Climate Whiplash: Four Corners Residents and Ranchers Adapting to Weather Extremes

MANCOS, Colo. – Climate change has been called the new normal. But after the past two years, residents in some parts of the Southwest say there’s nothing normal about it.

Communities in the Four Corners – where Colorado, Utah, New Mexico and Arizona meet – have been bouncing between desperate dryness and record-breaking moisture since the winter of 2017, forcing people dependent on the reliability and predictability of water to adapt.

On a recent warm, sunny day, rancher Dustin Stein pushed down the wires of an electric fence with his left foot while he swung his other leg over into an irrigated pasture. His black and brown steers grazed on the late summer grass.

The mustachioed 30-something has managed Stubborn Farms and Burk Beef outside Mancos, a small town in southwestern Colorado, for seven years.

“We’re a ‘sperm to steak’ grass-fed beef operation,” Stein said with a laugh. Calves born on the ranch are raised here, and their meat sold directly to consumers. His focus is on the health of the soil and the needs of his cows.

If you want a sense of what climate change is doing to agriculture in the Southwest, and how individuals are reacting to unprecedented weather, this is a good place to see those effects on a small scale.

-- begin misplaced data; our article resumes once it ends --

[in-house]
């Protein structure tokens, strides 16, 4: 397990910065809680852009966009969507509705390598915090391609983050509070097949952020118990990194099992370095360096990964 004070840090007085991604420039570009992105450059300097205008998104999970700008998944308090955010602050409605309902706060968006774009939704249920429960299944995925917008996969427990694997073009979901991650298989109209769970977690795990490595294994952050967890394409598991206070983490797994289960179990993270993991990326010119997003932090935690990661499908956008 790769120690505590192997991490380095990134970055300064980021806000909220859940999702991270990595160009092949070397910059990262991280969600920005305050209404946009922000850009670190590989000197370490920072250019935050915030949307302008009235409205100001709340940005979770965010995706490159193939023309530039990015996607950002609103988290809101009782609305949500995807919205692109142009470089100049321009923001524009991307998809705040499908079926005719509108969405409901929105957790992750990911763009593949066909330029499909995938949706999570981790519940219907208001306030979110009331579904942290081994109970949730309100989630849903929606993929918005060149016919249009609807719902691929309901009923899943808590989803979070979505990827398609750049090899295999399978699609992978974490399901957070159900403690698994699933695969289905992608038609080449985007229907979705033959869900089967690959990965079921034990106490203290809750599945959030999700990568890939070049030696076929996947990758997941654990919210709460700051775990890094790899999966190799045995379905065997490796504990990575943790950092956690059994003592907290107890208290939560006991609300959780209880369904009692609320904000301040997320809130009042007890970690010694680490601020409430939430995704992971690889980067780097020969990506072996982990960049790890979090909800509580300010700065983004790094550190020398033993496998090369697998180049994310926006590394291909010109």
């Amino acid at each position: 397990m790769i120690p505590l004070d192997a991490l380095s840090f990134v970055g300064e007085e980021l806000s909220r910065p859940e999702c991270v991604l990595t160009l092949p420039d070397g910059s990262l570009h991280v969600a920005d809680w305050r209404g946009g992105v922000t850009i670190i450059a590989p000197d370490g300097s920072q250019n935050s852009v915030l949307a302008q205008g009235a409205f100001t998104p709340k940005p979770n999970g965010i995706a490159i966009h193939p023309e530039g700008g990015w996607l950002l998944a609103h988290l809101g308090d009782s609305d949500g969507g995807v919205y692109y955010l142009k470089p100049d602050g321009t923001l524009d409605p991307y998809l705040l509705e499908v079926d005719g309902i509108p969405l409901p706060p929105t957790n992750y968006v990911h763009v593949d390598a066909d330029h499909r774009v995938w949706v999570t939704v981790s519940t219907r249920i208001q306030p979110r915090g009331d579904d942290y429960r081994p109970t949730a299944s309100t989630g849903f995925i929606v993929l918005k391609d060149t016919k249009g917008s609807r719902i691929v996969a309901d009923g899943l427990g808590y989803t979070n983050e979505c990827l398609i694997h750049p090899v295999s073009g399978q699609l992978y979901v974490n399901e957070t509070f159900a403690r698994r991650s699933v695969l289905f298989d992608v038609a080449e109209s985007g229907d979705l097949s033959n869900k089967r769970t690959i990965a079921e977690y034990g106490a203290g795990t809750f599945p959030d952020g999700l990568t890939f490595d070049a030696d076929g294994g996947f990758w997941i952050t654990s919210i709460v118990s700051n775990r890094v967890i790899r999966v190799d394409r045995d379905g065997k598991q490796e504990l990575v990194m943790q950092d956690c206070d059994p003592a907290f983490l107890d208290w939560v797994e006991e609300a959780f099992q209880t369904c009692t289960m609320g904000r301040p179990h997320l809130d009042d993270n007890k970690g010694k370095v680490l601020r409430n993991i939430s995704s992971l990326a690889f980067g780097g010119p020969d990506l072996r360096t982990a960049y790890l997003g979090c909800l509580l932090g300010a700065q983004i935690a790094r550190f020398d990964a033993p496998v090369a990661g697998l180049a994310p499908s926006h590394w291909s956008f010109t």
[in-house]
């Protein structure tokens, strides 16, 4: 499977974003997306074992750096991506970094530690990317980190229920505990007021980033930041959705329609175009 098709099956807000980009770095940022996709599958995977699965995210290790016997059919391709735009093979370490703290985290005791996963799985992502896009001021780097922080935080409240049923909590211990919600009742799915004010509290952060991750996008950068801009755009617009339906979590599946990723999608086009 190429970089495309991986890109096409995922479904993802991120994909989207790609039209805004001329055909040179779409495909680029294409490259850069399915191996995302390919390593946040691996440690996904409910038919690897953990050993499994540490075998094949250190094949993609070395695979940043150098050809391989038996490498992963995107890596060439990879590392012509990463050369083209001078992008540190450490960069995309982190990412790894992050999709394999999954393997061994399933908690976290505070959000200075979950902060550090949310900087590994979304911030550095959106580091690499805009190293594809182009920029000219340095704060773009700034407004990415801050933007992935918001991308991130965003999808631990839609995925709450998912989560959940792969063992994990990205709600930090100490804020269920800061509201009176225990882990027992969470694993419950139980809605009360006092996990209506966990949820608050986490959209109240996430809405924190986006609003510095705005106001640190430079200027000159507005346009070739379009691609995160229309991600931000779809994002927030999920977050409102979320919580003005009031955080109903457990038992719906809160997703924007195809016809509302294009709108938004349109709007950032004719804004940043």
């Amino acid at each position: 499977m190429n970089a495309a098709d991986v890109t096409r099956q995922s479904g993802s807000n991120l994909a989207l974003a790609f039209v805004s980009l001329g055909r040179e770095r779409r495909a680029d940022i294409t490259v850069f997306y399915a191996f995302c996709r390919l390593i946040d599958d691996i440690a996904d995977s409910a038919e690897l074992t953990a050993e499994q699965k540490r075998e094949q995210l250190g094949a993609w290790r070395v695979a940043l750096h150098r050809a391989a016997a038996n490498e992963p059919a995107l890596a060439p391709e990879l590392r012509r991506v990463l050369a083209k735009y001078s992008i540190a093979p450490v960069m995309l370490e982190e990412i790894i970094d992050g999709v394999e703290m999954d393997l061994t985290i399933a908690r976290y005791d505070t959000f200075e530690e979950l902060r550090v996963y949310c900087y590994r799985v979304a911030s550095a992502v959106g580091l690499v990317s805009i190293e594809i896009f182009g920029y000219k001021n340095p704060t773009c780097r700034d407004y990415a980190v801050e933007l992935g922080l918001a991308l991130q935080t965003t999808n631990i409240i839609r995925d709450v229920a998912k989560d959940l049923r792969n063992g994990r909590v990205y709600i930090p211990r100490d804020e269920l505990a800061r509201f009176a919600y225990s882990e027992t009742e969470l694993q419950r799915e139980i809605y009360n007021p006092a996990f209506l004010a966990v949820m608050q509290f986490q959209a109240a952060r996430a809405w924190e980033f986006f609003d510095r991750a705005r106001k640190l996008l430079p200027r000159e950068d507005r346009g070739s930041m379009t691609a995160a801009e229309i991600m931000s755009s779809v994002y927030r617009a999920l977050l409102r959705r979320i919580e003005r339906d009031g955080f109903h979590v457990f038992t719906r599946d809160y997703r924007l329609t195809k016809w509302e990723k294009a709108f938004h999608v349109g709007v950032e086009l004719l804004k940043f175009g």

“We’ve set records almost every year, good or bad,” Stein said. “So hot, so dry. So much snow, the river’s too high. It’s just incredibly bipolar.”

In parts of the Four Corners, the winter of 2017-18 was one of the driest ever recorded, kicking off the latest intensification of a prolonged dry period that’s stretched two decades. Rivers ran at some of their lowest flows ever recorded during spring runoff in 2018.

The summer of 2018 was the hottest on record across most of the Colorado Plateau. From October 2017 to September 2018, the region experienced the driest weather in more than a century of recordkeeping.

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To grow forage for his cattle, Stein draws irrigation water from the Mancos River, a tributary of the San Juan, which eventually empties into the Colorado River. It’s a key water source for the ranchers and farmers in this agricultural valley. The river used to be reliable, Stein said.

“We’ve got fairly senior water rights in the Mancos Valley,” he said. “Our water hadn’t gone off until 2002. Since 2002, it’s gone off almost every year at some point in the year.”

With irrigation water tapped out in the summer of 2018 and his pastures browning, Stein made the expensive decision to send all his cows and calves to high mountain pastures owned by a custom grazing operation 200 miles to the north, near Gunnison.